What Makes A City Stressful?

Forbes just came up with another of its “Most X City” surveys. This week, it listed the most stressful cities (http://www.forbes.com/2009/08/20/stress-unemployment-homes-lifestyle-rea... ). Nearly all of Forbes’ criteria, however, are silly in one respect or another.

3 minute read

September 2, 2009, 9:58 AM PDT

By Michael Lewyn @mlewyn

Forbes just came up with another of its "Most X City" surveys. This week, it listed the most stressful cities (http://www.forbes.com/2009/08/20/stress-unemployment-homes-lifestyle-rea... ). Nearly all of Forbes' criteria, however, are silly in one respect or another.

For example, Forbes considers population density an indication of
high stress. But since low-density cities are more
automobile-dependent, low density can create stress: constant long-distance driving is (at least to me) a source of
stress, while being able to walk and use public transit might reduce
stress for some people.

To Forbes, sunny days equal low stress. But while living in Florida,
I was often in pain from the mild sunburns that occurred when I went
out for a few minutes without sunscreen. Even after I started reducing
this problem through sunscreen, I came to realize that having to
constantly worry about skin cancer and whether I have slathered on
enough sunscreen is highly stressful. Thus, the Florida sun is a stress
inducer (at least for me) and not a stress reducer.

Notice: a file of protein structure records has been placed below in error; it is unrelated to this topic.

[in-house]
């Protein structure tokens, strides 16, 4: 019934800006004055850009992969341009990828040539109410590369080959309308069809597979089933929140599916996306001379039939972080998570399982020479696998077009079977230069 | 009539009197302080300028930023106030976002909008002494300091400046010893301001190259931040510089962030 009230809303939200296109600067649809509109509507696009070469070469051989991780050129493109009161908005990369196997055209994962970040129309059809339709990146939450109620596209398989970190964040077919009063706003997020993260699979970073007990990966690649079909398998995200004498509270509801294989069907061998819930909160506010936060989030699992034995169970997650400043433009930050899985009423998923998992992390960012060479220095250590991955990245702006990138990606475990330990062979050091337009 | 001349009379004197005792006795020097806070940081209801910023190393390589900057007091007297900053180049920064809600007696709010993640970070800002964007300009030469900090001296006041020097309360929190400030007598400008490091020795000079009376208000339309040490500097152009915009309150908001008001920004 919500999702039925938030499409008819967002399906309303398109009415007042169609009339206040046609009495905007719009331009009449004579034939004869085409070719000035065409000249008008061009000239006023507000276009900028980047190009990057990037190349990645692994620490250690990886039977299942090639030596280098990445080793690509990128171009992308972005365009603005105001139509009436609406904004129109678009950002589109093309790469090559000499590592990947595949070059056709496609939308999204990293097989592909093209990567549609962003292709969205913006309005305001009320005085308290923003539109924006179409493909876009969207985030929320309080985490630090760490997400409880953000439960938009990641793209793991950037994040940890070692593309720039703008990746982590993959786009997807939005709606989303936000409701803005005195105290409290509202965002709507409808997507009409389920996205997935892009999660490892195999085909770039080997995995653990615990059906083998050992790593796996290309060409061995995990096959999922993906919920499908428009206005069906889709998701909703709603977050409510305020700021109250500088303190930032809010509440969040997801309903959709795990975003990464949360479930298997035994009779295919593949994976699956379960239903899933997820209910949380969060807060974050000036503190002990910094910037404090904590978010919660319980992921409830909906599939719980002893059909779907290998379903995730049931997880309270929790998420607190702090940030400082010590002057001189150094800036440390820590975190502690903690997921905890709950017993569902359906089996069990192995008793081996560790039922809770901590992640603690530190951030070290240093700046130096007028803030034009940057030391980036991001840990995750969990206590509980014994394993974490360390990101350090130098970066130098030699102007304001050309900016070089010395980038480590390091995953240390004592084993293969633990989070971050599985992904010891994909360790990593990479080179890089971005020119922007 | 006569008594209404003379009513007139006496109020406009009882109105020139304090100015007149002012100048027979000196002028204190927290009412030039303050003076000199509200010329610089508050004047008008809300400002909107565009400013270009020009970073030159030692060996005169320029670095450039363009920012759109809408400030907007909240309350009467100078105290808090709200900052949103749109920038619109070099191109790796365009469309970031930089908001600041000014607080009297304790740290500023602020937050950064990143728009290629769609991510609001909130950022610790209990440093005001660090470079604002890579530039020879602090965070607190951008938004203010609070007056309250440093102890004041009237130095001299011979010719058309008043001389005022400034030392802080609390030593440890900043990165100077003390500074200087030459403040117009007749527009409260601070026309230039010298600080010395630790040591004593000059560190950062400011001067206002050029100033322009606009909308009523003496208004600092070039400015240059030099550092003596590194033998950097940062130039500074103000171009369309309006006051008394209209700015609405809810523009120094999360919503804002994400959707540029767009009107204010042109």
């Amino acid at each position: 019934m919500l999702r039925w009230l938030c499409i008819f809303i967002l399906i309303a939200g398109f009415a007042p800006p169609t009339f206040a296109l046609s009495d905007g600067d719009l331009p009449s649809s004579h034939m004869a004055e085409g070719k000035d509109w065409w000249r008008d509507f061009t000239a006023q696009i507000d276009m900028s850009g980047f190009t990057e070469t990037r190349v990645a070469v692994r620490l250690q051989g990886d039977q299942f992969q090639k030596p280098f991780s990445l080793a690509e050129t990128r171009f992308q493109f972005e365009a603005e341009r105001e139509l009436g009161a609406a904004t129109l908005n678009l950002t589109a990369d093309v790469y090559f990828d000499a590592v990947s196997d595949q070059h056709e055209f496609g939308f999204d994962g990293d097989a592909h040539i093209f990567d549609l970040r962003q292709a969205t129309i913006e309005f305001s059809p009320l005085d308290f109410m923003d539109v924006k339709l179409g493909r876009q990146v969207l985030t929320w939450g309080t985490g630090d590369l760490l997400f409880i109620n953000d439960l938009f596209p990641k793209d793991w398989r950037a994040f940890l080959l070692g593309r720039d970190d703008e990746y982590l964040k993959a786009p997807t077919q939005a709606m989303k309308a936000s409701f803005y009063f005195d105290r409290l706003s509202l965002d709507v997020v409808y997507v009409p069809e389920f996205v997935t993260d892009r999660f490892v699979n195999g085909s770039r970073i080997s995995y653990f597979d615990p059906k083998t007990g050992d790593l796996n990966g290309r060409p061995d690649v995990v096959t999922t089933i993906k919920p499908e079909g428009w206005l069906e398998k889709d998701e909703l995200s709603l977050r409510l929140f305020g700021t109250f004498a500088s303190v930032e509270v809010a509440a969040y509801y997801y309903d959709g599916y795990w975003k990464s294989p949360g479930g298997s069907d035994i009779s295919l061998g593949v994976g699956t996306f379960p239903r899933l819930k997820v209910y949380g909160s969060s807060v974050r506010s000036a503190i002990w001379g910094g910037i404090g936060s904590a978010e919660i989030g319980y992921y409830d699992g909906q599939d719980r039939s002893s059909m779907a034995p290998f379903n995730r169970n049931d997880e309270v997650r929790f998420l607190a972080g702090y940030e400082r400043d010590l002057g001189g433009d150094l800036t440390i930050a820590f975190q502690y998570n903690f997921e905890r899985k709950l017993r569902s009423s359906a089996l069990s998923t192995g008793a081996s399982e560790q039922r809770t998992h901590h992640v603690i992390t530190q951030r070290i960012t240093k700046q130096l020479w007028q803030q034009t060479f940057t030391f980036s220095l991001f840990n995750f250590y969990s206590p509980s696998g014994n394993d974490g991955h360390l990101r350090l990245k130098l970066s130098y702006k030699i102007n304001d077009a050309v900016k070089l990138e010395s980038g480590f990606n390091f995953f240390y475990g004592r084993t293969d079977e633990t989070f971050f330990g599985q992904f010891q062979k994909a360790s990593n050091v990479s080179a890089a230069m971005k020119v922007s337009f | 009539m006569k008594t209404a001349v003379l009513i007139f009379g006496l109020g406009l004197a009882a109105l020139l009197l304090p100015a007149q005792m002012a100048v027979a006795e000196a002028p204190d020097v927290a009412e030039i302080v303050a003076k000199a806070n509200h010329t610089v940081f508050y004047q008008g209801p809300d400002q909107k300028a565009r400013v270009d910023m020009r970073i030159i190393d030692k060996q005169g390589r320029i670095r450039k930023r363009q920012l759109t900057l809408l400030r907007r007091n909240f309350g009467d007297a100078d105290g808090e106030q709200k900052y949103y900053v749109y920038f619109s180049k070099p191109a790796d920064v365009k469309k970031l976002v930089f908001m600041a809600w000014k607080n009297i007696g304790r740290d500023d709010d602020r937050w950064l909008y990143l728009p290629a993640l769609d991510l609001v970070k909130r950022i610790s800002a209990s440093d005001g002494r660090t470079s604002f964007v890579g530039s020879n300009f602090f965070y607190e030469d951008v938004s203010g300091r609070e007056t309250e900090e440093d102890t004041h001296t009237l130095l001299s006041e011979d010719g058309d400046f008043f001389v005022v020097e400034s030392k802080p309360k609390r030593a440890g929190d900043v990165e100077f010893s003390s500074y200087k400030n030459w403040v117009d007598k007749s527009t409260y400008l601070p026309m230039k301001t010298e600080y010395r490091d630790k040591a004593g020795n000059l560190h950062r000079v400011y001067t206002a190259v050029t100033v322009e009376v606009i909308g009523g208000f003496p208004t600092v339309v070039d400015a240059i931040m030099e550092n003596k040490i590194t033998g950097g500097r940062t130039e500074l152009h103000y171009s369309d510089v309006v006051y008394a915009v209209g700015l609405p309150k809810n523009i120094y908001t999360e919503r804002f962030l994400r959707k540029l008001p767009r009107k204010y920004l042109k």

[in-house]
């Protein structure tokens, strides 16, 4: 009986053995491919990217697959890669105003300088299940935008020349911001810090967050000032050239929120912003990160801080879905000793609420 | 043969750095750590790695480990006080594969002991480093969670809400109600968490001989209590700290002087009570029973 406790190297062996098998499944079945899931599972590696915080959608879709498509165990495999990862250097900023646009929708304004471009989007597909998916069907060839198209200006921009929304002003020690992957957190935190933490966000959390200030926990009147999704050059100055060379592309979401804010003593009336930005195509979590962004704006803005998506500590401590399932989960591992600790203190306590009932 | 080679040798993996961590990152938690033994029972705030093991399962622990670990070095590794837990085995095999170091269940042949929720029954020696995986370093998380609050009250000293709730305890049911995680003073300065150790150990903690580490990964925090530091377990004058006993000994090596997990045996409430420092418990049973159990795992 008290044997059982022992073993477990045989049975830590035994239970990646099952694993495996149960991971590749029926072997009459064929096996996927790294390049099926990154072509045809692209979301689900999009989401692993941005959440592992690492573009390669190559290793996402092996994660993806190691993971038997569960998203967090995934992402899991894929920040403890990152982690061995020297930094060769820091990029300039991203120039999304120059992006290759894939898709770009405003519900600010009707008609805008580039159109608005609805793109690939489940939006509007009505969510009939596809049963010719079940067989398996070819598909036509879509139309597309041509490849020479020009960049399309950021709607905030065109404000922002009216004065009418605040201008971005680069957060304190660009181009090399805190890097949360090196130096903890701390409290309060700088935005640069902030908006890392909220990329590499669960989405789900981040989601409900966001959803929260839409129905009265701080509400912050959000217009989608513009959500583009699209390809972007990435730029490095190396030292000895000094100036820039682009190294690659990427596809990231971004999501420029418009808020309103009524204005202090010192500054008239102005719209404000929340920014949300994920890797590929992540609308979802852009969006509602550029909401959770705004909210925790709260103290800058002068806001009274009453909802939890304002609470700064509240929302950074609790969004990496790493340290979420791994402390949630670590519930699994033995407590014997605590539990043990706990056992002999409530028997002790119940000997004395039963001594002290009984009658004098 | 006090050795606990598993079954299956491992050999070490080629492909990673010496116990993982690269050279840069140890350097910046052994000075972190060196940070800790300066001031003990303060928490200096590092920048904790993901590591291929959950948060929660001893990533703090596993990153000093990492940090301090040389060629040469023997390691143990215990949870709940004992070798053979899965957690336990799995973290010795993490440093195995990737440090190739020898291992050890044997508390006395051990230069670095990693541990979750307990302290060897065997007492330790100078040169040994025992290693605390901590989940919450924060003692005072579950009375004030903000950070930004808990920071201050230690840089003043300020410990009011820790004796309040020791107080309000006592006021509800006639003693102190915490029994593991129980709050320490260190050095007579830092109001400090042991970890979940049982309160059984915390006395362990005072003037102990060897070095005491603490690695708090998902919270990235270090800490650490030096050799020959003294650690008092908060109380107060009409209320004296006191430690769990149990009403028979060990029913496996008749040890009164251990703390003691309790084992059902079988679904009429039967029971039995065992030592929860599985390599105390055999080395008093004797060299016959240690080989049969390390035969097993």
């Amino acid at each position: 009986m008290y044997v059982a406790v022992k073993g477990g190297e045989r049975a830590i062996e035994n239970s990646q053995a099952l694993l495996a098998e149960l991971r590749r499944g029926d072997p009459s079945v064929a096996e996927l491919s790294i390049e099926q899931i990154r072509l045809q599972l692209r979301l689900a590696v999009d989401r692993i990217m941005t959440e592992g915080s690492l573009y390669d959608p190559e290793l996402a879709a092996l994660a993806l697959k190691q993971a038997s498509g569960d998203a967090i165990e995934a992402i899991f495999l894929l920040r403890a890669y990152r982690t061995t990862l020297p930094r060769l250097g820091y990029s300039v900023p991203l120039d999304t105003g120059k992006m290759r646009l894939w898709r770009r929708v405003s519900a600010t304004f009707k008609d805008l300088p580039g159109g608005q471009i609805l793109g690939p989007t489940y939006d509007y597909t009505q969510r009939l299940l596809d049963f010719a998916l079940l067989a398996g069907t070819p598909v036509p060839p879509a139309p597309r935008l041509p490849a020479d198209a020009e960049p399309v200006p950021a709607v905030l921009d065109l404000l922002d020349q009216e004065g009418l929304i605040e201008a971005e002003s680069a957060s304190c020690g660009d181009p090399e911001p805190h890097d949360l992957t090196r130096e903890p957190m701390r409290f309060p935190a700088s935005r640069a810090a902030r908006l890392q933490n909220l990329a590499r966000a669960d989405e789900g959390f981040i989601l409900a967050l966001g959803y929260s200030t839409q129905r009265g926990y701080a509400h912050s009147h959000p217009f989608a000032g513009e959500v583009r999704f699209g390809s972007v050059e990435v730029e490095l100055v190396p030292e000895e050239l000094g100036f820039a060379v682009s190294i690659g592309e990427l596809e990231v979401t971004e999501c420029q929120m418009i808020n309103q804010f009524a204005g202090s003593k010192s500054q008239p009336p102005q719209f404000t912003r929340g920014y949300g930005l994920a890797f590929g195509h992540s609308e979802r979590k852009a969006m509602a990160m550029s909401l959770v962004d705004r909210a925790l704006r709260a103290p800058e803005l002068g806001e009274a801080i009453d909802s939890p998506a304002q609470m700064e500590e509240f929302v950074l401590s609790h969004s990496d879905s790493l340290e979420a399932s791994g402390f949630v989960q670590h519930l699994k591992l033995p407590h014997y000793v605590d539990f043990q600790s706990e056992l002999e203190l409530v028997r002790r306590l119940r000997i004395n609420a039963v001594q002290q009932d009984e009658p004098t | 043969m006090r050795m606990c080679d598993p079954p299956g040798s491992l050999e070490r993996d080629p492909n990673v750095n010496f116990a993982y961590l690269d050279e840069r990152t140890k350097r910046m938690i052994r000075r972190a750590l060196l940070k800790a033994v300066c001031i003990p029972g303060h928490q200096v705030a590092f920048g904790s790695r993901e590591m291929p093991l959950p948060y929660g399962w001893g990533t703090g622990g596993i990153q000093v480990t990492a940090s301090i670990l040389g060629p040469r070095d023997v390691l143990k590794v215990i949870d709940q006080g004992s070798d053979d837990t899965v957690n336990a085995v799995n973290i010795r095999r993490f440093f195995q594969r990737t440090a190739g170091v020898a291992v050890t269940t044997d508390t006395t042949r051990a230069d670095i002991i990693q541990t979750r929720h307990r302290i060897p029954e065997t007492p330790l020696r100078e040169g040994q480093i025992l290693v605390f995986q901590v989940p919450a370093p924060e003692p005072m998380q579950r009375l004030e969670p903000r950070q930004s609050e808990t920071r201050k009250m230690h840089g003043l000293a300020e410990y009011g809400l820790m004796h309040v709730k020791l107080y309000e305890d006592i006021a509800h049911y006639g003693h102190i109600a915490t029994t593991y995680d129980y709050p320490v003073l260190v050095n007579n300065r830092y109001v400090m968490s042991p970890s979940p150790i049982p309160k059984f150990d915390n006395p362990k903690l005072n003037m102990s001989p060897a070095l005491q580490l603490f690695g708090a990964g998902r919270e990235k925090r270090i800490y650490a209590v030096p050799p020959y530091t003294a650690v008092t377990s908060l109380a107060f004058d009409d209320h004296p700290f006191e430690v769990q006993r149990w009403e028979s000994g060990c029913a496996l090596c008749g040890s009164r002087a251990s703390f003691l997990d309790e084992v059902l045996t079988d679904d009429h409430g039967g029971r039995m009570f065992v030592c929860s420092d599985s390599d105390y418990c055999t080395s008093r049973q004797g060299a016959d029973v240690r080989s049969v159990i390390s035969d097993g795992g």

Forbes also lists unemployment and declining home prices as indicia
of stress. To be sure, these things are problems if you are affected by
them. But if you are employed, why would you be more stressed if
unemployment is 9 percent than if it is 7 percent? To be sure, in
extreme cases (i.e. where the economy is so bad that most employed
people are worried about losing your job) high unemployment may stress
out the employed. But otherwise, the pain of others will not affect
your own well-being in this regard.

Finally, Forbes lists low air quality as stressful. But since most
people have no idea how their city's air quality compares to other
cities or to their ideal, they cannot possibly suffer stress from bad air.

So how could stress be measured? One stress generator is physical
illness- and some of the factors cited by Forbes are surrogates for
physical illness. For example, it suggests that air quality and low
sunshine correlate with colds and minor respiratory ailments. But if it
was possible to measure the frequency of such low-level illness, surely that
would be a better way to measure stress.

Also, perceptions affect subjective well-being. So if survey
evidence existed as to people's perceptions of air quality, such
evidence would show whether some cities were more stressful than
others. For example, if a survey asked "Are you concerned with air
pollution in your city?" and Pittsburgh residents were more concerned
than Austin residents, surely Pittsburgh would be more stressful than
Austin in this regard- even if objectively, there was no evidence of a
difference between the two city.

Similarly, perceptions of crime affect subjective well-being. For
example, imagine a multi-city survey asking: "How safe do you feel
walking near your residence at night?" Surely, a place where people
felt unsafe is more stressful than one where people feel safe-
regardless of the objective differences (or lack thereof) between the
two cities. (Incidentally, the Forbes study omitted crime- perhaps
because Forbes' other data consistently favor newer Sun Belt cities,
and a focus on crime might dilute that story).

Of course, I suspect little public data exists as to these issues-
which is why there is no easy way to decide whether Jacksonville is
more stressful than Des Moines.

Michael Lewyn

Michael Lewyn is an associate professor at Touro College, Jacob D. Fuchsberg Law Center, in Long Island. His scholarship can be found at http://works.bepress.com/lewyn.

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